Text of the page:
Following a wondrous rendition of the classic “Powerslave,” Maiden dedicated the next two songs back to their latest album with “The Great Unknown” followed by the title track. Despite the lengthy track-times, Iron Maiden as a collective provides more than enough gallantry and showmanship to keep fans riveted. Not to mention, the new songs are cracking good, filled with the epic soloing thanks to the three guitar assault of Murray, Smith, and Gers, Steve Harris bass-guitar runs, along with Nicko McBrain drumming sensation that this band has perfected.

Keeping the excitement high, “Fear of the Dark” had all as one singing each beloved verse, and the eponymous cut “Iron Maiden” even evoked the night’s only attempt at a mosh pit. Hardly the place and time for it, but enthusiasm of this nature can never really be decried. Especially considering the larger than life Eddie head floating up over the band as they ripped through the 1979 classic.

Following 12 delightful songs, it was time for the encore and fans had already been treated to their monies’ worth, having gotten to watch a massive Book of Souls themed Eddie strut around the stage trying to kill Guitarist Janick Gers. Failing in that endeavor (as he has failed since the early 1990’s), the giant Eddie was even more morose to find his still beating heart ripped out of his chest by an exuberant Dickinson. Some fans even got a little bit of Eddie blood splattered all over them. Perhaps Dickinson was berating their mascot for his obscene gestures to the faithful during his time on stage!

If fans had not been baptized in blissful awesomeness up til now, the spoken word intro to 1982’s “The Number of the Beast” would change all that. With a massive, floating Baphometic goat risen above McBrain’s titanic drum set, jets of flame accompanied the 35 year old rager, with fans screaming themselves hoarse at the unforgettable, iconic chorus.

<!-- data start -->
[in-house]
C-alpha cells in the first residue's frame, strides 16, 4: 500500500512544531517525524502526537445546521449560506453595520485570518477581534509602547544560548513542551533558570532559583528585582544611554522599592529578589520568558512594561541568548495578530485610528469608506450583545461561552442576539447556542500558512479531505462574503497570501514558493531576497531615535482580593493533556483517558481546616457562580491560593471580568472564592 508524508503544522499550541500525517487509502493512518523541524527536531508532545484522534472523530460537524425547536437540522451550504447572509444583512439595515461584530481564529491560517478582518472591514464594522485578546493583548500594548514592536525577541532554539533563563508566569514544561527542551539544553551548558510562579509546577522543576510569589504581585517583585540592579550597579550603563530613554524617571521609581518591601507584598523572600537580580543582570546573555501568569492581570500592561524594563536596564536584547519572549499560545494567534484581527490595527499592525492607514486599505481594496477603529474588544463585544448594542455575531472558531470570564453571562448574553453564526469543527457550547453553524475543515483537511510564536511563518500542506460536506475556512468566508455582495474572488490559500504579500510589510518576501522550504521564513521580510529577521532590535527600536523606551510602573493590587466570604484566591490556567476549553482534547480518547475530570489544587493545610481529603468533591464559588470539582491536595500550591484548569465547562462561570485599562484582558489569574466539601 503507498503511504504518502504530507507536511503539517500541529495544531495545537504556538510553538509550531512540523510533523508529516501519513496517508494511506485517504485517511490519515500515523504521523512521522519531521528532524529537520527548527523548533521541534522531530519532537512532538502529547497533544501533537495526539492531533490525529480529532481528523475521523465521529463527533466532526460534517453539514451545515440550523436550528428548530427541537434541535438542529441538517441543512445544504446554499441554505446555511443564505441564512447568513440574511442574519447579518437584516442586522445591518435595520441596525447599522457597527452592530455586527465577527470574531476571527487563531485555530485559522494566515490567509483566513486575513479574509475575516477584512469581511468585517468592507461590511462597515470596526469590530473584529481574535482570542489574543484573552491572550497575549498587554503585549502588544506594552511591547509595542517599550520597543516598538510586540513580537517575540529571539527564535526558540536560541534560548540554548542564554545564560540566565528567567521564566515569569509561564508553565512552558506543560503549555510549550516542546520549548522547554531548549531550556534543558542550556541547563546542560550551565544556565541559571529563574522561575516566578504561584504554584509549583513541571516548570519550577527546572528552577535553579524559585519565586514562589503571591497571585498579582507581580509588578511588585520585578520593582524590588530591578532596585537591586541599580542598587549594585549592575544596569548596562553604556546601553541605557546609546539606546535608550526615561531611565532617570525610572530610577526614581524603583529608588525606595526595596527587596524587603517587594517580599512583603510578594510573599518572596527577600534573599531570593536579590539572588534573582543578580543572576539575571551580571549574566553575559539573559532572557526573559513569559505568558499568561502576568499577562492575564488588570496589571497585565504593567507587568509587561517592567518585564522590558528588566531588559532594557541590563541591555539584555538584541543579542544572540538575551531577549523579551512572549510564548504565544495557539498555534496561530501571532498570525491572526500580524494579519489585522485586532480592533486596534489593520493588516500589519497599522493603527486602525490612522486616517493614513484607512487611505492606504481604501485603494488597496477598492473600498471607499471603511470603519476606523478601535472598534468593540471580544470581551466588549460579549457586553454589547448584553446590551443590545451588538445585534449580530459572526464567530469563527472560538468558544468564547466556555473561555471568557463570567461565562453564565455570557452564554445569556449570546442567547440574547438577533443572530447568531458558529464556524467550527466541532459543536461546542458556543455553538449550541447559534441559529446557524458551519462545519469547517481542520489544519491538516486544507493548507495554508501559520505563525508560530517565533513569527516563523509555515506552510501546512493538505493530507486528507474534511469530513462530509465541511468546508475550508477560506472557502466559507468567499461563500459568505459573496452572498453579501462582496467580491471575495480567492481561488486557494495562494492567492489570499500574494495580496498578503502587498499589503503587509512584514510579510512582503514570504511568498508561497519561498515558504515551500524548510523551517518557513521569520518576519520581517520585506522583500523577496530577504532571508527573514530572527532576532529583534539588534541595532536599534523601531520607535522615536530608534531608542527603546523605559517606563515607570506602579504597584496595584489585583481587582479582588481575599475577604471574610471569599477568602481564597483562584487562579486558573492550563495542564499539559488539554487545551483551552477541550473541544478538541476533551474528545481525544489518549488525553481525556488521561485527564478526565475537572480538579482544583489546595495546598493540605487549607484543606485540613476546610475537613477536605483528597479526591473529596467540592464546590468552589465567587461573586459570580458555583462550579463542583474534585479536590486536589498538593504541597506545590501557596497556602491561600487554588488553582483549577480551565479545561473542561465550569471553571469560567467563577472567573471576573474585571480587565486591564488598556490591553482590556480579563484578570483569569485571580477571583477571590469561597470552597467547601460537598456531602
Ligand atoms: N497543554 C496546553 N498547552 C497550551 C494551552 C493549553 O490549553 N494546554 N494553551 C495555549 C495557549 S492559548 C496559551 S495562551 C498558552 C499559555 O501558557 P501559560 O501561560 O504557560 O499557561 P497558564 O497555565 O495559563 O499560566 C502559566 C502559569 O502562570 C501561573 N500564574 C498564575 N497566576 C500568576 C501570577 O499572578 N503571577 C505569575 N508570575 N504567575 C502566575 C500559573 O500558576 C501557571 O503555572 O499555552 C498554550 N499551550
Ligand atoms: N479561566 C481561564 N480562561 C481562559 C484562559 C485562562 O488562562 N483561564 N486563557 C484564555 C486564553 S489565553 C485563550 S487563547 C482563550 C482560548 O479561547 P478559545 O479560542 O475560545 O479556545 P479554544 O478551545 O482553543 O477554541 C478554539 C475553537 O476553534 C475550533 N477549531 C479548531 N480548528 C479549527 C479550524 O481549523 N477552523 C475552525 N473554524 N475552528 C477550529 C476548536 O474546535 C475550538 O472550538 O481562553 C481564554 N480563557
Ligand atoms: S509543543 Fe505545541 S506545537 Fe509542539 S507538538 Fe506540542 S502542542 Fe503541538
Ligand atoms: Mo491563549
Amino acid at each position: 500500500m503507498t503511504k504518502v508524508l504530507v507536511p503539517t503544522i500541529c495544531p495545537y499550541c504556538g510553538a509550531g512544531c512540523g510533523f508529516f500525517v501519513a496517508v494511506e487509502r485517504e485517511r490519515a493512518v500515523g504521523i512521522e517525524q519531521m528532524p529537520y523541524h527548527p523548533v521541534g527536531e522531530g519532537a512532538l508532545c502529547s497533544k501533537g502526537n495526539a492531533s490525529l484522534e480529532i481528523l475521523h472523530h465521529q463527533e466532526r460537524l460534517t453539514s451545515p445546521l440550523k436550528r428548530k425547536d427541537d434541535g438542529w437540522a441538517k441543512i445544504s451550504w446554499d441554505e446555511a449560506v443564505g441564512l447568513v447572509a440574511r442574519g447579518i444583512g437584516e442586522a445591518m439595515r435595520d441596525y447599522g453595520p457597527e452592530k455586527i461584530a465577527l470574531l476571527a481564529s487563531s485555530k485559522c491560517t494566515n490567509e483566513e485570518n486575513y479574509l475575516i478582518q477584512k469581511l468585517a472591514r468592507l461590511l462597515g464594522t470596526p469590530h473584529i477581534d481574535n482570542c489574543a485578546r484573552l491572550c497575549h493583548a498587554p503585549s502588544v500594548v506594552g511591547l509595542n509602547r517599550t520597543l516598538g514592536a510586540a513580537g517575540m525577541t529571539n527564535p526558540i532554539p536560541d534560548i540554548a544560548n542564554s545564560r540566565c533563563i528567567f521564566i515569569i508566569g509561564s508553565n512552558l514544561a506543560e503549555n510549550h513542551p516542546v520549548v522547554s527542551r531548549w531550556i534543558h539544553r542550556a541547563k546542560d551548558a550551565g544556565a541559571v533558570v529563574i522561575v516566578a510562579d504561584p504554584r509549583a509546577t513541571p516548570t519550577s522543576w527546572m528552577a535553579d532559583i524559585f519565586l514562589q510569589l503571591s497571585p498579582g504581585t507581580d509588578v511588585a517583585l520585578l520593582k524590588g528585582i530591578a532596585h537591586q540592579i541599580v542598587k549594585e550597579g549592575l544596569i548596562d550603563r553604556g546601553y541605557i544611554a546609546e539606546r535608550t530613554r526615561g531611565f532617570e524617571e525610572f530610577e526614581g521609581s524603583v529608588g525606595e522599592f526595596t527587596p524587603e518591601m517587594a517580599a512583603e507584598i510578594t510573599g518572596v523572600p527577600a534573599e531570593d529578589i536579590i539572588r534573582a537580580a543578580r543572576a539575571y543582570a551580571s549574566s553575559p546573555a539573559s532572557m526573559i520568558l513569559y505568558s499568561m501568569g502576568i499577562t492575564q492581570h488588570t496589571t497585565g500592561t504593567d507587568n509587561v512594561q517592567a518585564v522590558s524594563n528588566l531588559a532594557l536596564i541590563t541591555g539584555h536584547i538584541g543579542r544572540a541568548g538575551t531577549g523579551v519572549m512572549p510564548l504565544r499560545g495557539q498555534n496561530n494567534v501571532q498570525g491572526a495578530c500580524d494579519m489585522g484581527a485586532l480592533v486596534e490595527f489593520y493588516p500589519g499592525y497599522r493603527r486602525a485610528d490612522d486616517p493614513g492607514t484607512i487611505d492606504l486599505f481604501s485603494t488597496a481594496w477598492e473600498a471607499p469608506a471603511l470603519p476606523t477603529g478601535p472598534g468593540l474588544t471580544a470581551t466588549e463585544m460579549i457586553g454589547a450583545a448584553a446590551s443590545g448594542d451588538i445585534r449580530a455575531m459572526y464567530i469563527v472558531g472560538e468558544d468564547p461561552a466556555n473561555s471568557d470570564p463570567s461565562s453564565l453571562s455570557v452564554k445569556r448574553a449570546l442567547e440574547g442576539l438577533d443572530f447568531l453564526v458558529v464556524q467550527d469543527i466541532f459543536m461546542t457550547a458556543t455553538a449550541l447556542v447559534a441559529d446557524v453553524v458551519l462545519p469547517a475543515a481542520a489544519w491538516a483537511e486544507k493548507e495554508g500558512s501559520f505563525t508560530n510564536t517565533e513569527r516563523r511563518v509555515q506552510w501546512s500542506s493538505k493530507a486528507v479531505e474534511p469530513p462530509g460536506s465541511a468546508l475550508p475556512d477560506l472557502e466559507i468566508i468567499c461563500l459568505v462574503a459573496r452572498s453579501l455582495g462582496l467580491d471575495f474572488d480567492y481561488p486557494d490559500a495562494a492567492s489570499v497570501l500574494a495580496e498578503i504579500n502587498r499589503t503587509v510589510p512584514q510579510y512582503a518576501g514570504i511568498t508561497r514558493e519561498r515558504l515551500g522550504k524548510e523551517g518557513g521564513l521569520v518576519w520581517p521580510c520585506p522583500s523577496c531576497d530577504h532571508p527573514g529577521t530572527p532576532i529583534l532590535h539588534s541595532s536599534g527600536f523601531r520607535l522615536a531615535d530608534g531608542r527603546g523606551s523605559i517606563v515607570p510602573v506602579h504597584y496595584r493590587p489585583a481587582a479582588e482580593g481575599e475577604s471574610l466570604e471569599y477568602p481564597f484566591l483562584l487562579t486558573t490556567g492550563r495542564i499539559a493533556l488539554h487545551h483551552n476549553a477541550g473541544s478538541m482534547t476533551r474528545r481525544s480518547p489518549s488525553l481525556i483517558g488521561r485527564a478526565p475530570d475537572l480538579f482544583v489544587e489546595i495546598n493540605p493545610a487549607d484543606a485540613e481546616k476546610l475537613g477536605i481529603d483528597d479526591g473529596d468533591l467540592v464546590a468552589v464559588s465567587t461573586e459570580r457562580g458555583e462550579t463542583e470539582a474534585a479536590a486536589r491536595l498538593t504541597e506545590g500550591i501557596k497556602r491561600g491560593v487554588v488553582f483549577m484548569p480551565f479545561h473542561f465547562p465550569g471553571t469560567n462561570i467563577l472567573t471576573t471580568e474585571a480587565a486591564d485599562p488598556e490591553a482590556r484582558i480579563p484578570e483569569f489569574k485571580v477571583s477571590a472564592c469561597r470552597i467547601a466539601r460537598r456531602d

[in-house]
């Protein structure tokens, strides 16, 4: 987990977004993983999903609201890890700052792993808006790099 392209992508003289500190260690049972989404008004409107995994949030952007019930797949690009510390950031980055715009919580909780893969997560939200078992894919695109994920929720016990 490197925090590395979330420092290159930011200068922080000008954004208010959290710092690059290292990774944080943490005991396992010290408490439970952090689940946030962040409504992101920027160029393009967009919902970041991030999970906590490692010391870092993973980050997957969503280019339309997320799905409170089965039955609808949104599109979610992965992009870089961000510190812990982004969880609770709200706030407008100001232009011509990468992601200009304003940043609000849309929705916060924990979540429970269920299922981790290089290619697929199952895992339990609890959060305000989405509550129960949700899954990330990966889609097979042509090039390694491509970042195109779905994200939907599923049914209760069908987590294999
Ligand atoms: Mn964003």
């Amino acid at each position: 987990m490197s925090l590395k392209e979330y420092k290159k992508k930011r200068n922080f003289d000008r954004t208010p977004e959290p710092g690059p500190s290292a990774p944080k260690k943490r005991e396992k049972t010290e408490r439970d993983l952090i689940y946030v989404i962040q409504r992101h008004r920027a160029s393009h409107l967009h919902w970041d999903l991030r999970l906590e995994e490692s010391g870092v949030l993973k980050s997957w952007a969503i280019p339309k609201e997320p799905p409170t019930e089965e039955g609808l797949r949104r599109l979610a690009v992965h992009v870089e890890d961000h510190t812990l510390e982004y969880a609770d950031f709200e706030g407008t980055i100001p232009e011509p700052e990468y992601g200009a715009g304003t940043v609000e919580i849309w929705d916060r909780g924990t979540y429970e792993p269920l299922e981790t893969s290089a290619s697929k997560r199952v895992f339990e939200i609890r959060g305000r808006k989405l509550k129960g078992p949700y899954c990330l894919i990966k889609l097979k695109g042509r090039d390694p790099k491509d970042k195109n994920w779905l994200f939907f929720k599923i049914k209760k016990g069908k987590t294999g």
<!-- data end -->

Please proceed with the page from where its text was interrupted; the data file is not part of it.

Before “Blood Brothers,” Dickinson took his time to speak to the audience, his theme this tour about – you guessed it – brotherhood. Pointing out flags in the audience, Poland, Japan, and Florida (laughing that Florida is not a country) Dickinson showed how Maiden fans are united by their love of music while the world around us disintegrates into division, war, hate, and bigotry, spurred on as those feelings are by our very leaders. The message of inclusion, of worshiping Darth Vader or going out with a ‘tri-sexual Panda,’ Dickinson extolled the crowd to new heights of adulation.

Lastly, with every single Eddie ever conceived on a backdrop behind them, Maiden closed with the inimitable “Wasted Years.” Emotional, wonderful, flawless, the show came to an end with the requisite “Always Look on the Bright Side of Life” Monty Python theme. Amid tired fans reluctantly leaving, beer cans, and spilled liquor, the night came to an end with nary a disappointed fan in sight, and chances are, they would be back again the very next night to do it again.

Photo credit: Stephanie Pearl Photography 

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Nicholas Franco
[email protected]

Nick has been writing for since October of 2013, covering mainly artists and albums from slightly more obscure corners of the musical realm. From interviews and live event reviews to retrospective analyses and album reviews for new releases, Nick enjoys sharing a fresh perspective from a fan's point of view. He is also counted on as an occasional editor and proofreader. In addition to his work with, Nick is a contributing writer at and